“In the end, the authors themselves had to admit that replacing saturates with polyunsaturates seemed to reduce heart disease risk in interventional trials,” Piché says. “I think the key is not just to reduce saturated fat, but to replace it with something that seems to be more helpful.”
What about the headlines claiming that vegetable fat isn’t any healthier for your heart than animal fat and may in fact be worse?
These stem from a reanalysis of data from a study conducted more than 40 years ago, in which nearly 9,500 residents of US state mental hospitals and a nursing home were randomly assigned to either a diet rich in saturated fats or a diet containing equivalent amounts of corn oil. While LDL (unhealthy cholesterol) measurements dropped in the corn oil group, the death rate was actually higher among participants who’d experienced the greatest reductions in LDL. However, critics argue the findings are no more than “an interesting historical footnote that has no relevance to current dietary recommendations,” according to Dr. Walter Willett, chair of the department of nutrition at Harvard School of Public Health, in an interview posted on that institution’s website.
In the article, Willett goes on to outline a number of the study’s limitations, including that the original authors estimated they would need to track 10,000 subjects for at least three years to detect any true difference in cardiovascular risk due to diet, but two-thirds of the participants had dropped out by the one-year mark (because, for example, they’d been released from hospital).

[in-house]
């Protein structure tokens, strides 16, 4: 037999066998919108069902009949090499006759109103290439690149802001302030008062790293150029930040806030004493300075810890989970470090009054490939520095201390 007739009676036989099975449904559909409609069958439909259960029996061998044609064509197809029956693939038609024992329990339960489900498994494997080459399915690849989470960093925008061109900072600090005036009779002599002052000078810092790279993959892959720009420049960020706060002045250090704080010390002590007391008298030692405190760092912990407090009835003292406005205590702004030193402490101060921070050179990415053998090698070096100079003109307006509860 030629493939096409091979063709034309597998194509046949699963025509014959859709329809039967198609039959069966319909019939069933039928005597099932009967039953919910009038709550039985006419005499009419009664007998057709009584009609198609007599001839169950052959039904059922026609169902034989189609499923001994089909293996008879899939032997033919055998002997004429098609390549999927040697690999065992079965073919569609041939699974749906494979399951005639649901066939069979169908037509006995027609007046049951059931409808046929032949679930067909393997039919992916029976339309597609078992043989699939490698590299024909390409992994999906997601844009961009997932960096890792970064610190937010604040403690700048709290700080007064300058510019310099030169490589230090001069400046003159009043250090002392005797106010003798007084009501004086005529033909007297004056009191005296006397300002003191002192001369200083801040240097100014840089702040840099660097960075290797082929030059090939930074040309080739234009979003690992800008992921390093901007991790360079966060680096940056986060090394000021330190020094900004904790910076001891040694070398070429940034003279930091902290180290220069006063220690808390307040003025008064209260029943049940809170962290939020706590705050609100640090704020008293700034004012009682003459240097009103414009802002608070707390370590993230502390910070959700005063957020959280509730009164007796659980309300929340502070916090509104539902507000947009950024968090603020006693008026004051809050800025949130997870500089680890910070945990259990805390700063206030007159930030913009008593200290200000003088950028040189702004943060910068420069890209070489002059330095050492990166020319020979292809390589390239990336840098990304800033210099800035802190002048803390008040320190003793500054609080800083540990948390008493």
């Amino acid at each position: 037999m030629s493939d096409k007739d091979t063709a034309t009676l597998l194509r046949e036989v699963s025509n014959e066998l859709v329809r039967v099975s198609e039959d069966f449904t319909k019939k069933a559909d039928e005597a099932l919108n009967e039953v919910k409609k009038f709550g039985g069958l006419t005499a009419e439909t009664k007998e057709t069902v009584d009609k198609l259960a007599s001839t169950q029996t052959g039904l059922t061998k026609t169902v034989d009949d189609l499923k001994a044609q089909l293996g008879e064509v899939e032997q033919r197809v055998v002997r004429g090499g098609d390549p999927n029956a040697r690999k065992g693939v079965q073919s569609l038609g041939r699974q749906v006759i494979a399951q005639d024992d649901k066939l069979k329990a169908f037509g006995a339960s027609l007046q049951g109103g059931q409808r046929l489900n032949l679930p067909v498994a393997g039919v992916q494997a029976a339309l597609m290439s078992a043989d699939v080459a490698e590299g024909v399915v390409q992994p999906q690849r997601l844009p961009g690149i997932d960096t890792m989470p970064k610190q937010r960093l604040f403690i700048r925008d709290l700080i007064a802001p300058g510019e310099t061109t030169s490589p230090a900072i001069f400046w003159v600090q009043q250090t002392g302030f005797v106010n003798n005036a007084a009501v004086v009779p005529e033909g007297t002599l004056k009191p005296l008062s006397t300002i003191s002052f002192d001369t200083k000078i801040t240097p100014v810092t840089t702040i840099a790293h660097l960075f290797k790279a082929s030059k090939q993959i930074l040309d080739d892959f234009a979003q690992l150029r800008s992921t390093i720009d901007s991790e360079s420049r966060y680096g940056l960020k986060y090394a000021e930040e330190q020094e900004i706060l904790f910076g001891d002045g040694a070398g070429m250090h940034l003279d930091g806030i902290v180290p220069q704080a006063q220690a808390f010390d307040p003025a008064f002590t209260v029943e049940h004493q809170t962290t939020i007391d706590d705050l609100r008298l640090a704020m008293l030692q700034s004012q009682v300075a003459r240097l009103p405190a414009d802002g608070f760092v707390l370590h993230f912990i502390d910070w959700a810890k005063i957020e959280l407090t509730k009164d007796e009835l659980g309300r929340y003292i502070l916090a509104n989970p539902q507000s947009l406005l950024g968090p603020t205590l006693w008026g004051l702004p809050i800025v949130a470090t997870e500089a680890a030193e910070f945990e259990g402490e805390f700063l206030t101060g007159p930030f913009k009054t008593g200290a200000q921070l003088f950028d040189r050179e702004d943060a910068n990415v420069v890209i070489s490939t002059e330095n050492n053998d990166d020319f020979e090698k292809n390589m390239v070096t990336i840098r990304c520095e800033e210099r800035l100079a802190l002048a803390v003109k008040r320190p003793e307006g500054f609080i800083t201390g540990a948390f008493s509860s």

Then there’s the vegetable-fat diet itself: subjects in this group were given fake milk, meat, and cheese made with corn oil—highly processed foods that no dietitian would advocate consuming in large quantities. Nor would any nutrition expert recommend eating the very large amounts of corn oil fed to subjects in the vegetable-fat arm of the study, since it’s very high in omega-6 polyunsaturated fats and contains very little omega-3. (While research on plant-source omega-3 fats is more limited than that regarding the marine variety, higher intake seems to be linked with a lowering in cardiovascular risk.)